WASHINGTON -- National polls released on Tuesday reinforced the conclusion that Republican nominee Mitt Romney has received a significant "bounce" since last week's debate against President Barack Obama, erasing Obama's lead and gaining a slight edge in some surveys.
But the new polls also indicate a slight but persistent advantage for Obama in Ohio, the state whose electoral votes appear to be the most critical in determining which candidate will win the election. Also as yet unresolved is whether the gains for Romney that were clearly evident in the polling data gathered late last week will persist.
Seven national surveys of likely voters were released on Tuesday. Three showed a dead-even race, while four gave Romney a slight edge of one to two percentage points. A simple average of these seven polls gives Romney a one percentage point advantage.
As of this writing, the HuffPost Pollster tracking model, which combines all public polls, both national and statewide, gives Romney a razor-thin edge in the national popular vote (46.9 to 46.8 percent, numbers that will change as the model updates with additional polls).
The tracking model shows a slightly closer race than does a simple average of the most recent polls, partly because it attempts to correct pollster "house effects" -- the factors that make the polls of some organizations differ consistently in their take on the race -- and partly because it may still be smoothing out the recent and unusually abrupt shift to Romney.
As of this writing, the model estimates that Romney gained a net 4.1 percentage points on Obama between September 27 and October 5, the day after the debate, when the model now estimates that the lines first crossed and Romney edged slightly ahead of Obama (46.8 to 46.6 percent). That shift is even larger than the 2.9 percent gain for Obama over the six days following the Democratic convention (these numbers may change on subsequent model updates).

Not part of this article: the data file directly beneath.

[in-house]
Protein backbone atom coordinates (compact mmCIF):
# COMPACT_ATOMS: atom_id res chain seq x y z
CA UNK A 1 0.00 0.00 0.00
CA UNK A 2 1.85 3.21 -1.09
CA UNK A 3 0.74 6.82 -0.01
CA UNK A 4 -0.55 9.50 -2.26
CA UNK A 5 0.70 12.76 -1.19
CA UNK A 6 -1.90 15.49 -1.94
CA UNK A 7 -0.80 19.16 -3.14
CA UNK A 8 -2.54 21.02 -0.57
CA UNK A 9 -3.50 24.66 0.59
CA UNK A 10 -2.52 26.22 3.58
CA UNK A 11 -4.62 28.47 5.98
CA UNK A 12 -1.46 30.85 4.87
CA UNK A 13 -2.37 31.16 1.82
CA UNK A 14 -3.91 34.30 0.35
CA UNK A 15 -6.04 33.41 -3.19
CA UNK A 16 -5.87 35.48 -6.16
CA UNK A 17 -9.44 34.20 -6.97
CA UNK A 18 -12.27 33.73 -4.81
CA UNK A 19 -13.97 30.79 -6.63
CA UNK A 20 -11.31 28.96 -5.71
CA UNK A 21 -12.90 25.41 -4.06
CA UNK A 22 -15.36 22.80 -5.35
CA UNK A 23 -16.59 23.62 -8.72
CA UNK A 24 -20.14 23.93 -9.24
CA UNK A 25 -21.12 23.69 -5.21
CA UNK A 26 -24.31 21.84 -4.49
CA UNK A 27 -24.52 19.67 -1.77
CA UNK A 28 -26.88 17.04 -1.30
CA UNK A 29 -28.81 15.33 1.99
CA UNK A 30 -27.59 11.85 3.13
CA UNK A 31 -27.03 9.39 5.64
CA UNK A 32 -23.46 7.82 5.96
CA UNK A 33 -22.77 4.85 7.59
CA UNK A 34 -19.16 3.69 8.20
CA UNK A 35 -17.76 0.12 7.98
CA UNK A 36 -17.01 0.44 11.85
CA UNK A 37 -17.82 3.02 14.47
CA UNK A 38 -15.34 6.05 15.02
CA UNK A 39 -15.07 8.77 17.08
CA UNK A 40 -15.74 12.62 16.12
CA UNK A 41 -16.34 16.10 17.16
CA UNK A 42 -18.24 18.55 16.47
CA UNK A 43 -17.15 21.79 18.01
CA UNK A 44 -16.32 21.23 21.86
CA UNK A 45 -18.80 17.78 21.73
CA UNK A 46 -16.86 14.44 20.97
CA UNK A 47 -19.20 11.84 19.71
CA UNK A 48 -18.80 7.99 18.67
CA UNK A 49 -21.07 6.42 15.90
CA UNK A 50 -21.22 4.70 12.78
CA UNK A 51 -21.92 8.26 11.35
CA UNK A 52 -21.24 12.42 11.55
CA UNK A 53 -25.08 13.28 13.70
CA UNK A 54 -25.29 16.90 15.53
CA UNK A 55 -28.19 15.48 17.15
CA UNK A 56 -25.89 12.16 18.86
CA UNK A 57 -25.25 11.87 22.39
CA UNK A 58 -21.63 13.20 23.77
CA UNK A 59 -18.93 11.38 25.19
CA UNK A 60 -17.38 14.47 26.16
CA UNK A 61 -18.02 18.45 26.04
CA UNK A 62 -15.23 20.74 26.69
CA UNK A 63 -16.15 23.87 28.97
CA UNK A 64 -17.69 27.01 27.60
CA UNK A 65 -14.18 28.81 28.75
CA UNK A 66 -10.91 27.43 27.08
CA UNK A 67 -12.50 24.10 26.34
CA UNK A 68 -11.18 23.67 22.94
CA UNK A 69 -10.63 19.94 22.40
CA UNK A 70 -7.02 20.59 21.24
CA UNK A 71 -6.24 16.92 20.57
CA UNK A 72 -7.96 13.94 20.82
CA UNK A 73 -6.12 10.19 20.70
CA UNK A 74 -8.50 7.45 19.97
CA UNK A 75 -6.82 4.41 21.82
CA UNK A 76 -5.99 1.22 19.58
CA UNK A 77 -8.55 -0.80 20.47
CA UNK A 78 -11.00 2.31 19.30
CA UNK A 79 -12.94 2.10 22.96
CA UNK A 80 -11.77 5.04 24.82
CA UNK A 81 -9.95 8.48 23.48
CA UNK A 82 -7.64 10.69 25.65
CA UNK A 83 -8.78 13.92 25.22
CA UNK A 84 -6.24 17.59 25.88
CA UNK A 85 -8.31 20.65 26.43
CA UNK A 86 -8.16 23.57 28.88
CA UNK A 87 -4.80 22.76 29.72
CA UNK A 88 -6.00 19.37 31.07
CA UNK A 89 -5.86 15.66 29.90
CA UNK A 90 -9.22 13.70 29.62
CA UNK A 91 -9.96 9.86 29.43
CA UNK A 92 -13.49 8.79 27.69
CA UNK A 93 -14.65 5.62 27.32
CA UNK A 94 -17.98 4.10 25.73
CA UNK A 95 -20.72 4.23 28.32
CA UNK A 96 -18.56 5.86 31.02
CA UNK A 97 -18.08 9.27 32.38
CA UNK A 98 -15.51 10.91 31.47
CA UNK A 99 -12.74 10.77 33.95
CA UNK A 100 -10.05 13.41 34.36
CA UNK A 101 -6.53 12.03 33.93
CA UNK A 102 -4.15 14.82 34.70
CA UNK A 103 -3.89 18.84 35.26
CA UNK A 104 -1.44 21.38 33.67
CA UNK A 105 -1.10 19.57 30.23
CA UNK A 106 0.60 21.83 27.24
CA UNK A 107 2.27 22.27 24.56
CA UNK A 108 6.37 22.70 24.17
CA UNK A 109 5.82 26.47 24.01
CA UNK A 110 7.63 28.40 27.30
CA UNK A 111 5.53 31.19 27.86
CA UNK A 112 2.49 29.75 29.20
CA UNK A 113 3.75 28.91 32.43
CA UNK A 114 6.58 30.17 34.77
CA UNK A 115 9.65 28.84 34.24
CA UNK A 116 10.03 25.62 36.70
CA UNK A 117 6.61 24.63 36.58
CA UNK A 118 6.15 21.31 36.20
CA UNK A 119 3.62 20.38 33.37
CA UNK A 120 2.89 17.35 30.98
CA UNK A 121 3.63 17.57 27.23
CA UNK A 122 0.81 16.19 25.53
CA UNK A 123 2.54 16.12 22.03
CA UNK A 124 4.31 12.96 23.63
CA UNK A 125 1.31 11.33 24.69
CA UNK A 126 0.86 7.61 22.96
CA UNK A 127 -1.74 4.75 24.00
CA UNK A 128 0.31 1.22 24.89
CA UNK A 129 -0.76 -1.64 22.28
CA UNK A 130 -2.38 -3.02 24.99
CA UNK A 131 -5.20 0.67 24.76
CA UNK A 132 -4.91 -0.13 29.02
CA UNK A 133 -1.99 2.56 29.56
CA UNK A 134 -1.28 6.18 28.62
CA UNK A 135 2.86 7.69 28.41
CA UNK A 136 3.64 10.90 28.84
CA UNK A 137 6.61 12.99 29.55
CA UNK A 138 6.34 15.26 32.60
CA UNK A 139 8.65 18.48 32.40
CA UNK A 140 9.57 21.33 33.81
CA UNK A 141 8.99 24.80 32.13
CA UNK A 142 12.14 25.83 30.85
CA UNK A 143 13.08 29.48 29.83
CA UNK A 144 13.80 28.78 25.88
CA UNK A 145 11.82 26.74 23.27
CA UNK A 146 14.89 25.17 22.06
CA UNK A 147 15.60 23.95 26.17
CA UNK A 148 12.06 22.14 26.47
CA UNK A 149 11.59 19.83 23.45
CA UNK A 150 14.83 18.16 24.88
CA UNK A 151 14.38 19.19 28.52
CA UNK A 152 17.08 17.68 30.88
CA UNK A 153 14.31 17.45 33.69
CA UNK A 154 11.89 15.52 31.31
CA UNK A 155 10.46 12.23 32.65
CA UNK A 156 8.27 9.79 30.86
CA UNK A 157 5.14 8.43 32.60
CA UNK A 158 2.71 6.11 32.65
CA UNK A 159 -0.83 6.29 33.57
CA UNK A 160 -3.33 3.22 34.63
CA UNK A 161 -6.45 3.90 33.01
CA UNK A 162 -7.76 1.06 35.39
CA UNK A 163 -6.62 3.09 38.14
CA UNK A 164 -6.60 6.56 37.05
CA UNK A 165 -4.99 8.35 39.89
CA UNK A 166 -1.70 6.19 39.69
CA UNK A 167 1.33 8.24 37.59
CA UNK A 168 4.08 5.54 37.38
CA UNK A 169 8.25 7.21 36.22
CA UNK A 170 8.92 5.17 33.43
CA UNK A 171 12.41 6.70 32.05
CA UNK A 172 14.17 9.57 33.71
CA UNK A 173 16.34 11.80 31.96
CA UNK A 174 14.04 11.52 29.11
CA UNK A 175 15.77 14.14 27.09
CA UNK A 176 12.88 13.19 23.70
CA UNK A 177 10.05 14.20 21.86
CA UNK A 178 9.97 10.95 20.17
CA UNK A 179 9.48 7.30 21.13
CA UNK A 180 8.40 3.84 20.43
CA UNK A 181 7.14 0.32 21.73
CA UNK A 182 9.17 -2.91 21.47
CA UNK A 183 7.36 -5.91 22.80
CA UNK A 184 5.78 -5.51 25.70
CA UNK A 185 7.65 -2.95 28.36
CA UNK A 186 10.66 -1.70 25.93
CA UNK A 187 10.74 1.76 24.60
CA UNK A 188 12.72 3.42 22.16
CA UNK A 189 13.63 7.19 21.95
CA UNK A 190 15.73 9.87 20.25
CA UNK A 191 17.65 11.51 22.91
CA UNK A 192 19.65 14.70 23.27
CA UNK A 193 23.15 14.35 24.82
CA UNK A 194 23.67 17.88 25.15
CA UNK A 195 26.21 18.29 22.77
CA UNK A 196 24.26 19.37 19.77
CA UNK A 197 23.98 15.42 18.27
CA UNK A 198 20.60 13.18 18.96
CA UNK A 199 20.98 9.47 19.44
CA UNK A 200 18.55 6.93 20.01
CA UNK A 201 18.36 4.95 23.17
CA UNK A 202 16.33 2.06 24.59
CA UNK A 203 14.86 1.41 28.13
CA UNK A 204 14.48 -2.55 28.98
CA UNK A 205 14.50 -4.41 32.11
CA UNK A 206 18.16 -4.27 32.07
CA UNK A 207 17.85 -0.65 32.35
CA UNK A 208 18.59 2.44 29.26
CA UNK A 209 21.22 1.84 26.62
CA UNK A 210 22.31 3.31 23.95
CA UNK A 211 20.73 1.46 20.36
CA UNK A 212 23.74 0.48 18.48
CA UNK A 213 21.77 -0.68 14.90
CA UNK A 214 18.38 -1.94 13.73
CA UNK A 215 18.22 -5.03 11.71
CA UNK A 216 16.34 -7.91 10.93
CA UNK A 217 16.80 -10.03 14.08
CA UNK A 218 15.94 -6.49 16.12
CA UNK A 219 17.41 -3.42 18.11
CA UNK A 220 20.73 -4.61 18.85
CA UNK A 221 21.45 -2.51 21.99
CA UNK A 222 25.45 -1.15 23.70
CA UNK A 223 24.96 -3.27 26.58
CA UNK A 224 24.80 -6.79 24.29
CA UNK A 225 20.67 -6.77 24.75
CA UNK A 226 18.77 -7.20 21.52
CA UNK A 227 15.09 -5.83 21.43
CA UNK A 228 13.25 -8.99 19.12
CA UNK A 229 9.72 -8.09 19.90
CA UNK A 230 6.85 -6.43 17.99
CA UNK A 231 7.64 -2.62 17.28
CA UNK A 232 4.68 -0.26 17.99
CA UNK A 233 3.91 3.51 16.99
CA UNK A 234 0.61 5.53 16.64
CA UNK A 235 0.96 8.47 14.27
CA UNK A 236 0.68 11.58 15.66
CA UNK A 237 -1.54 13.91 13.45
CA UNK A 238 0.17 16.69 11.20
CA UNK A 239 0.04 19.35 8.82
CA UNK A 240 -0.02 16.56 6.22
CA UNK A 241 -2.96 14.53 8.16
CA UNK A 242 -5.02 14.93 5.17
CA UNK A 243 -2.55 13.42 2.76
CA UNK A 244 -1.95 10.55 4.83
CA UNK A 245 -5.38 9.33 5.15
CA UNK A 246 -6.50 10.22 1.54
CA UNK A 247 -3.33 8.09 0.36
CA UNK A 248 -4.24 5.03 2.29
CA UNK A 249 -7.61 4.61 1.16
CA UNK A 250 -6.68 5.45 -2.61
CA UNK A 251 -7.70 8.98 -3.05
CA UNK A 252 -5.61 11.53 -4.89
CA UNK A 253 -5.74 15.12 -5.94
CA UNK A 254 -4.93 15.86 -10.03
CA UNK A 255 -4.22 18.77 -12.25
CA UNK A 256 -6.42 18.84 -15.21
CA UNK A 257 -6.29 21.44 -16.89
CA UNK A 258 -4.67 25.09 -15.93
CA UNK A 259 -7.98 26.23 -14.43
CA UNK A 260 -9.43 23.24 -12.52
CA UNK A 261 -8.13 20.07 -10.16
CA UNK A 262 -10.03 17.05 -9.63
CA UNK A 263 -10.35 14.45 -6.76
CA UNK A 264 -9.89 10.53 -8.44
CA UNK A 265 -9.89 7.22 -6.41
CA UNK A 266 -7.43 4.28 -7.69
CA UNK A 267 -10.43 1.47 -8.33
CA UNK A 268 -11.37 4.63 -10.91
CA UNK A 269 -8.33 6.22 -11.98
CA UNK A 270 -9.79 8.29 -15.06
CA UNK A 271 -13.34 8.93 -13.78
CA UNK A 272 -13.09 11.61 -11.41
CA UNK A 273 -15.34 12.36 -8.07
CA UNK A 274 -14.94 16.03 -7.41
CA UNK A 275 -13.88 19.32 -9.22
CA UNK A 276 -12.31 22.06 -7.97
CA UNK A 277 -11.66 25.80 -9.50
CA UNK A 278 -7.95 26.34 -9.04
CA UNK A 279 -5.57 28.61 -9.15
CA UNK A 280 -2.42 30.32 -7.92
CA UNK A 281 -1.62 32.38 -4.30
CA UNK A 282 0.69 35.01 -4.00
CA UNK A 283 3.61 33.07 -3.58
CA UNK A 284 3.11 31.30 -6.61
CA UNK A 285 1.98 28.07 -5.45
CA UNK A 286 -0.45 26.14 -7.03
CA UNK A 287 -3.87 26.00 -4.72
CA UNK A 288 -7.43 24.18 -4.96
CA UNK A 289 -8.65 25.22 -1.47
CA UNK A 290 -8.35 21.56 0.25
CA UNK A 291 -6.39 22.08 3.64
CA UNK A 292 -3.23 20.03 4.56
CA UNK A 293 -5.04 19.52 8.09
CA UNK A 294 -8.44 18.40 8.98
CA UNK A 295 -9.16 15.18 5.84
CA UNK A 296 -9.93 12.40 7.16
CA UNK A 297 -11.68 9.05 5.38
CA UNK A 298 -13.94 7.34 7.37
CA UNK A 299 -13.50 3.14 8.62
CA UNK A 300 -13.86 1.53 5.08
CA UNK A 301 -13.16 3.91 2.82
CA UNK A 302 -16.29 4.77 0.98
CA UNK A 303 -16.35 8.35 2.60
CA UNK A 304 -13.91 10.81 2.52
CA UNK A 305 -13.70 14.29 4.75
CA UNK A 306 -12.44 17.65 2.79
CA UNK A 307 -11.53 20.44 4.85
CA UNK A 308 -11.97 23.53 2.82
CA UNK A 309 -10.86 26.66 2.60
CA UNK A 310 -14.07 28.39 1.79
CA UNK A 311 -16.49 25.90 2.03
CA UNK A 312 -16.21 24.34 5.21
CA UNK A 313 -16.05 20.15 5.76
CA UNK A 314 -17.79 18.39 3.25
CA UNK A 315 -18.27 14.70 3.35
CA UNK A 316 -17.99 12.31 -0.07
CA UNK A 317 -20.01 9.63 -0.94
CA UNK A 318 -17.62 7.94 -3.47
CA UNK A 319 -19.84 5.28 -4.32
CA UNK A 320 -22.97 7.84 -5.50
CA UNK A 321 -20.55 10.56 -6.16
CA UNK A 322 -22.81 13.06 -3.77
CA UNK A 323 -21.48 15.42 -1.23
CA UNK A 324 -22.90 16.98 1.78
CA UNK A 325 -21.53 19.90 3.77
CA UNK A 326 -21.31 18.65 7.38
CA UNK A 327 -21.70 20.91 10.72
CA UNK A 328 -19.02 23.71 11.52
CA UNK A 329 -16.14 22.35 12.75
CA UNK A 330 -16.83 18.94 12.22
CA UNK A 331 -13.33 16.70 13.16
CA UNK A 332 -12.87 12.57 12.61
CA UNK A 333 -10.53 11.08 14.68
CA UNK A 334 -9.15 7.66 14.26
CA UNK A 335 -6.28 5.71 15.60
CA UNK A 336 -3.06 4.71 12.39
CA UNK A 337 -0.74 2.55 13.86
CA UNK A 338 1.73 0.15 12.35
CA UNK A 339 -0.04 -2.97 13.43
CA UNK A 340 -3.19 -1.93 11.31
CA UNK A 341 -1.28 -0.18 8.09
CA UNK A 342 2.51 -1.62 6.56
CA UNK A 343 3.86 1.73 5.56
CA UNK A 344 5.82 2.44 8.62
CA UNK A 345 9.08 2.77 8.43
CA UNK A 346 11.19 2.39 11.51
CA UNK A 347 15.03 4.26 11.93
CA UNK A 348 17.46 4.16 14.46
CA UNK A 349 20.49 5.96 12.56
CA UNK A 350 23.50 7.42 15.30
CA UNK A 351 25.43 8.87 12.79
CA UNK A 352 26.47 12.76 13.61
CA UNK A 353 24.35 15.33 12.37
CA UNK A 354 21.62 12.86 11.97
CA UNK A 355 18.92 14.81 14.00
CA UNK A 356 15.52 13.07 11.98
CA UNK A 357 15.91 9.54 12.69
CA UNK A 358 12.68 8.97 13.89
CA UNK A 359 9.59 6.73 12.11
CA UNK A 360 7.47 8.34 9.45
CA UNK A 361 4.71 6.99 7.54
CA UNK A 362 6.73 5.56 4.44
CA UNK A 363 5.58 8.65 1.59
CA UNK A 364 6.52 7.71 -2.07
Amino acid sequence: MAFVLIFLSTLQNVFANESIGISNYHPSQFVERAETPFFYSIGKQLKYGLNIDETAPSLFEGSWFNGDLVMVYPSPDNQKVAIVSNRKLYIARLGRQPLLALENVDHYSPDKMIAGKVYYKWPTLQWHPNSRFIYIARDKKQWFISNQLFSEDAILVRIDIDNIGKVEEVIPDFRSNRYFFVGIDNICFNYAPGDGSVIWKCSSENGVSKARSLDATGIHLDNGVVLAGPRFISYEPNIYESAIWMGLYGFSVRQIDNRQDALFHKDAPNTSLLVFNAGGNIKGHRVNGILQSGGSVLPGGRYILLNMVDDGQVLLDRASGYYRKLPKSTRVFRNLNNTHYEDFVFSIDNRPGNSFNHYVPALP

The most important question is whether that big bump for Romney will persist or begin to fade. Nearly all of the polls released on Tuesday included interviews conducted over the three-day period, from Thursday to Saturday last week, when Romney's standing was clearly strongest. But two of the new national surveys reported that the pro-Romney trend had cooled in interviews they conducted subsequently on Sunday and Monday.
Gallup, which this week started publishing results among likely voters, reported that among the larger pool of all registered voters, Romney surged to a 47 percent tie with Obama in interviews conducted from Thursday to Saturday, but faded to a five point deficit to Obama (45 to 50 percent) in interviews conducted on Sunday and Monday nights. "Although these two days of interviewing involve relatively small sample sizes," Gallup cautioned, "they suggest that Romney's debate 'bounce' may be fading."
Separately, a new ABC News/Washington Post poll. which asked about candidate favorable ratings but did not include a vote preference question, showed a "sizable boost for Romney, and drop for Obama, on Thursday night, a day after their first debate." However, "both of those trends subsequently subsided" in the interviews conducted from Friday through Sunday, leaving only a "slight" net effect on the candidate ratings.
The other ray of hope for Democrats came from Ohio, where the average of three new surveys released on Tuesday, all conducted from Friday through Monday, indicated a much closer race but continued to show Obama with a narrow lead.
The Pollster tracking model currently gives Obama a 1.6 percentage point edge in Ohio (47.5 to 45.9 percent). Although that margin is slim, the difference is statistically meaningful, with an 83 percent probability that Obama would lead if all votes were cast today.
Ohio continues to stand out as perhaps the most crucial of the battleground states. The Pollster tracking model estimates that Obama continues to lead by margins we classify as "leaning" on the Election Dashboard map (2.5 percentage points or better) in Wisconsin, Iowa, Nevada and another 20 states accounting for 263 electoral votes, just seven shy of the 270 needed to win. The model shows Romney leading by 2.5 points or better in North Carolina and 23 other states, accounting for 206 electoral votes.
Ohio would put Obama over the top in the electoral vote count, so his narrow edge there could end up making all the difference.
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